Fancy some drinks after a hard day at work? We know that too much drinks is bad for our liver, but what about how it affects our muscles? Some of us may experience body aches after drinking too much, while some make it a motivation to go for a run after a night of indulgence in these calorie-loaded drinks. There are even runners who order a beer before a race and joke about it as carbo-loading. But the most important burning question of all – does alcohol affect running performance? Let’s find out more about alcohol:
Drinking before a workout
While some alcohol such as beer do contain some carbohydrates, most of these excess carbs are stored as fats due to how alcohol is metabolised. Rather than carbo-loading, you are actually fat-loading when you drink alcohol. Alcohol is also a diuretic; drinking too much the night before a run or race can leave you dehydrated in the morning, which leads to coordination problems and less oxygen to the muscles. If you must have that glass of beer to relax before a race, you should drink water before and after your beer.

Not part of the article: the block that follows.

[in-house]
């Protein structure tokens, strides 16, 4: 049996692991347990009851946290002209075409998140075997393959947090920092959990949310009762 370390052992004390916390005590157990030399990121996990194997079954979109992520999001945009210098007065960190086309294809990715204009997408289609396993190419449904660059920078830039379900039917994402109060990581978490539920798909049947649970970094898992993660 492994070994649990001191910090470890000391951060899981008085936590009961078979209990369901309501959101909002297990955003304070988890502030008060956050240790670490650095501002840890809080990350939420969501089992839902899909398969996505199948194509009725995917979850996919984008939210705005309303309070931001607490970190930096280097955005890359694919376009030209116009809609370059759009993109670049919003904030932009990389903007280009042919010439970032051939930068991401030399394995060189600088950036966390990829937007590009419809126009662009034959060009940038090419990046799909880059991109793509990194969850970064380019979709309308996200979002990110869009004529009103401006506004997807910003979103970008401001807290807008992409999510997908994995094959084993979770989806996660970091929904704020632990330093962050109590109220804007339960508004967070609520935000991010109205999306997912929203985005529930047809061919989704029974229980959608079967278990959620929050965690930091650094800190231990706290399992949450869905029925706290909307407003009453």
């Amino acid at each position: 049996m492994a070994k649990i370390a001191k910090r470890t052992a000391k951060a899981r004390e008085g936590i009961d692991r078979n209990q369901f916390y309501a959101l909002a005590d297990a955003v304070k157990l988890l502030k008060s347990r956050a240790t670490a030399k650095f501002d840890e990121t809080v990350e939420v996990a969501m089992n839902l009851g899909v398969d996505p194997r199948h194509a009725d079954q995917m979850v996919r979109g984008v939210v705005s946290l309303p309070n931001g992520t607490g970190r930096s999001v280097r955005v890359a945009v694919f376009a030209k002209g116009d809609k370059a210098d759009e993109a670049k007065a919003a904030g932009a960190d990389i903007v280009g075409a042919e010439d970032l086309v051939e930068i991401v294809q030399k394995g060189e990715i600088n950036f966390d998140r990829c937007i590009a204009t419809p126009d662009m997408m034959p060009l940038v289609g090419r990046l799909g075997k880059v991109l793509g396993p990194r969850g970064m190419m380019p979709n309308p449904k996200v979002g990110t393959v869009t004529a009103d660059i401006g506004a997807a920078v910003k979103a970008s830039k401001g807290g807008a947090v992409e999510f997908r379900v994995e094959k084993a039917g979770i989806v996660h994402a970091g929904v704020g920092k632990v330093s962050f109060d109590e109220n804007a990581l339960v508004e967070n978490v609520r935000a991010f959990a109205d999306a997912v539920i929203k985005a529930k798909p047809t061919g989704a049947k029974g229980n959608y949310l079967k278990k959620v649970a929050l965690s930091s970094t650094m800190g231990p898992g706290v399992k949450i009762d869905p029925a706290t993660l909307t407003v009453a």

Drinking after a workout
A study done by John Hawley’s group investigated how alcohol affects post-exercise muscle protein synthesis, meaning the process of how your muscles build themselves after an exercise. When you drink alcohol during recovery period, the signals that would normally tell your body to adapt and get stronger are suppressed immediately. This means that the effects of your workout or training will be reduced, and you will not get the optimal muscle building outcome you expected from the effort you put in. If you have an injury, alcohol can also delay our body’s ability to heal, as it limits the production of natural anti-inflammatories. It is therefore wiser for us runners to drink only after our recovery period.
We have heard that moderate consumption of alcohol has its benefits — positively affecting cholesterol levels, potentially protecting bones from thinning, and supplying the diet with antioxidants, minerals, and vitamins. However, too much drinks can affect the rate of injuries during exercise and appear to induce detrimental effects on exercise capacity. So while moderate alcohol intake may positively affect health, this impact is no greater than benefits found with regular exercise. There is no need to abstain from alcohol altogether, but we should drink only in moderation and drink wisely. After all, water is still a runner’s best friend.